In Music

Cassadee Pope won season three of NBC's "The Voice" in 2012.

A chat with "The Voice" season three winner Cassadee Pope

"American Idol" may be on its way out, but NBC's rival singing competition "The Voice" keeps getting more and more popular. Country music star Cassadee Pope is one of the select few – five to be exact – to come away as a winner, charming viewers and taking the title back in 2012.

Now, Pope is coming to Milwaukee with two appearances scheduled. The first is this afternoon at the 48th annual St. Patrick's Day Parade, which starts at noon on Wisconsin Avenue at Old World 3rd Street and will wind its way through downtown. The other is a post-game concert after the Milwaukee Admirals game, which starts tonight at 7 p.m. at the BMO Harris Bradley Center.

Before she takes the stage(s), OnMilwaukee got a chance to talk to the singer about her experience on "The Voice" and a Milwaukee venue she calls one of her favorites. When did you start getting into music?

Cassadee Pope: I actually started taking voice lessons when I was 4 years old. I grew up singing and listening to country music, and because of my age, I grew up listening to this generation of Shania Twain, Faith Hill, Tim McGraw and Martina McBride. Those were the people I looked up to. I would cover their songs and sing their songs into my hairbrush in my room.

My voice coach would put on little recitals where she would have all of her students perform. So that's where I got all of my performing experience, when I was a very young child. I'd be going in front of hundreds of people and just singing. It was really scary at first, but once I got the hang of it, it was addicting, and I couldn't stop. So that's really where it all began.

OMC: Have you ever been to Milwaukee before?

CP: I have! I've actually played The Rave a number of times with my old band (Hey Monday). It was always one of my favorite venues because it always kind of had that haunted history behind it. I've never actually taken the tour underneath it through the tunnels, but I've seen the empty pool. It's pretty creepy, but it's fun because sometimes a lot of the venues start to look the same, and that one has its own character.

OMC: So when did you decide that you wanted to try out and go for "The Voice"?

CP: I actually wasn't thinking about doing a show like that ever. I was in Hey Monday, and we kind of hit this ceiling. We weren't really growing or gaining any more fans, so I decided at about 20 years old that I was going to leave my band, move to Los Angeles and pursue a solo career.

So I uprooted my life and drove across the country to California. But the solo thing was just not working out. Nobody seemed to understand my music; I don't think, at the time, I even understood it. I was just kind of desperate to release some music.

Then "The Voice" came along. I had somebody call me and ask me if I wanted to audition. I thought, "Well, if I'm going to do any of those shows, I'm doing 'The Voice.'" I'd seen it before, and I really respect it. So I'm really glad that I set my pride that kind of kept me from a lot of things in the past and went for it.

OMC: What was that experience like?

CP: It was definitely the biggest learning experience of my life. I was in it. I got to make mistakes and learn from them myself. The thing I love about that show is that everybody behind the scenes just wants you to do well. They look out for you, and they want you to be prepared when you get on that stage. There were always nerves. I was always very scared to go on that stage, but I never felt unprepared. I think the show does that really well.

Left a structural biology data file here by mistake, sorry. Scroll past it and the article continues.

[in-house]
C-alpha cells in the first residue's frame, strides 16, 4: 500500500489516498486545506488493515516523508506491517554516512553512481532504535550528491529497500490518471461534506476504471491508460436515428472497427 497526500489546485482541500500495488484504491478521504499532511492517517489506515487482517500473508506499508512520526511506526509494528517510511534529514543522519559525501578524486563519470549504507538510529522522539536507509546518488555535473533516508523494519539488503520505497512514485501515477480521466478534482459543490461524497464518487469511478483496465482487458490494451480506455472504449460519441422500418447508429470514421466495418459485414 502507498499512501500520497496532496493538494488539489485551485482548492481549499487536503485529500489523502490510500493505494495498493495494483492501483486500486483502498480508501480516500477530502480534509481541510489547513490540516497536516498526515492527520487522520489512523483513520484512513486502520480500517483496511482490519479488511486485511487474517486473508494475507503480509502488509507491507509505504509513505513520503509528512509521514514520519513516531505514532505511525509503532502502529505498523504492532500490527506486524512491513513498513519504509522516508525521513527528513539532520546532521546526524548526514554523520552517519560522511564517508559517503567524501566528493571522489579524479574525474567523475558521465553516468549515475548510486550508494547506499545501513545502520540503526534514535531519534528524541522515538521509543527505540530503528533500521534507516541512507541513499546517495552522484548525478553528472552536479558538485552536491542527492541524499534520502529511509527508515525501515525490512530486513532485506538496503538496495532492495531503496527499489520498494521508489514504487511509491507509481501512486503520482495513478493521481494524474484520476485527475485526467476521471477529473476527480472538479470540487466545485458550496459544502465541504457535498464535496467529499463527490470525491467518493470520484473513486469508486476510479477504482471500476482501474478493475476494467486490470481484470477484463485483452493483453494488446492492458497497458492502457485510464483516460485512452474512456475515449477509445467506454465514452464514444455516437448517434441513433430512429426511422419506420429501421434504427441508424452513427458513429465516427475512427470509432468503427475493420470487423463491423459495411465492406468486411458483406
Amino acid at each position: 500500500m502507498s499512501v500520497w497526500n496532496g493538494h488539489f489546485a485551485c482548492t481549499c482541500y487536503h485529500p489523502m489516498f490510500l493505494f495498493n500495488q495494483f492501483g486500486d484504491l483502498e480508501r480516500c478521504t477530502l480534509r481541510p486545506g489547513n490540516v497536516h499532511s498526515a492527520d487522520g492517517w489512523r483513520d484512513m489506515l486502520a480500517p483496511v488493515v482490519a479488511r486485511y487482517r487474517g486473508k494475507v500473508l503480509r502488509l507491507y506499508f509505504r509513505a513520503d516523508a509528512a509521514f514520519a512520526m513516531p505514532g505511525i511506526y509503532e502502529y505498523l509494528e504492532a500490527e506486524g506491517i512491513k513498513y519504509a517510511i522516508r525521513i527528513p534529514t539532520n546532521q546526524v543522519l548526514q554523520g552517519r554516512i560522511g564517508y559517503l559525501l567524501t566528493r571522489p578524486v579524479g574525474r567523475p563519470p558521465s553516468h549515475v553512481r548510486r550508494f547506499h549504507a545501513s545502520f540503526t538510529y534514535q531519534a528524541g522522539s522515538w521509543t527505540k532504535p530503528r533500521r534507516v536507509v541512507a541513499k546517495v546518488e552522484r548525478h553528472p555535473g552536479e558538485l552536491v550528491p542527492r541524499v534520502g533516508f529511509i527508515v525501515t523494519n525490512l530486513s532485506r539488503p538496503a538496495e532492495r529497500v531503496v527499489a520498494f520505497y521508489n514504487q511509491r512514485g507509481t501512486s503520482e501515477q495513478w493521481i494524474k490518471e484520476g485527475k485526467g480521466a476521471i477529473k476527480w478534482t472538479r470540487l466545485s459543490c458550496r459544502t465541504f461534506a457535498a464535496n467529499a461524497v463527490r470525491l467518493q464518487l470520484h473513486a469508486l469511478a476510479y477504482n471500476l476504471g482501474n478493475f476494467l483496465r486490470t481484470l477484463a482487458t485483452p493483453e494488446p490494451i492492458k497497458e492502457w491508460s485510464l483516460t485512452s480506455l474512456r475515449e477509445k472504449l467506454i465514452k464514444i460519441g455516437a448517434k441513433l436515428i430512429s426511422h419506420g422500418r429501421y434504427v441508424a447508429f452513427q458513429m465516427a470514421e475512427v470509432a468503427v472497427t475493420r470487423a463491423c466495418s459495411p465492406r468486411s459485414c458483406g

OMC: What was the biggest lesson you learned while you were on "The Voice"?

CP: Probably to go with my gut. There were a few times where I thought maybe I should change it up a bit and do something outside of my comfort zone when really, I think that's what got me the title: just doing what I felt comfort with. People saw me being comfortable, and that's hopefully what made them enjoy what I was doing. You always second guess yourself in those kinds of situations, especially when you're being judged by America. So I'm just glad that I stuck with my gut and did what my heart was telling me to do.

OMC: What's your favorite story from behind the scenes of the show?

CP: I really enjoyed sitting in the hair and makeup chair, and connecting with the women and men – two of them to be exact. They're just awesome people, and they have so many incredible stories. Their specialty is having us sit there and making us feel calm. I never sat in the hair and makeup chair on "The Voice" and thought, "Man, these people are making me even more nervous."

I think at some point, they must have a talk to the producers or something because they just know how to talk you down and make you forget why you're getting your hair and makeup done. They take you away to a normal place and make you feel like a normal person again.

OMC: Do you ever get worried that people are going to judge you as a musician for coming from a reality TV show?

CP: I don't really fear it; I've definitely seen it first hand. I just try to continually improve myself. I can't really worry about people's judgments that are completely unfounded. I've been working hard at music since I was four years old. I'm only 24, but a lot has happened in just those years. I've been through the trenches. I've been rejected. I've had some success and had it taken away from me. So even though I come from a reality show, a lot happened before that.

I'm just continuing to tell my story, and hopefully people understand me a little bit better.


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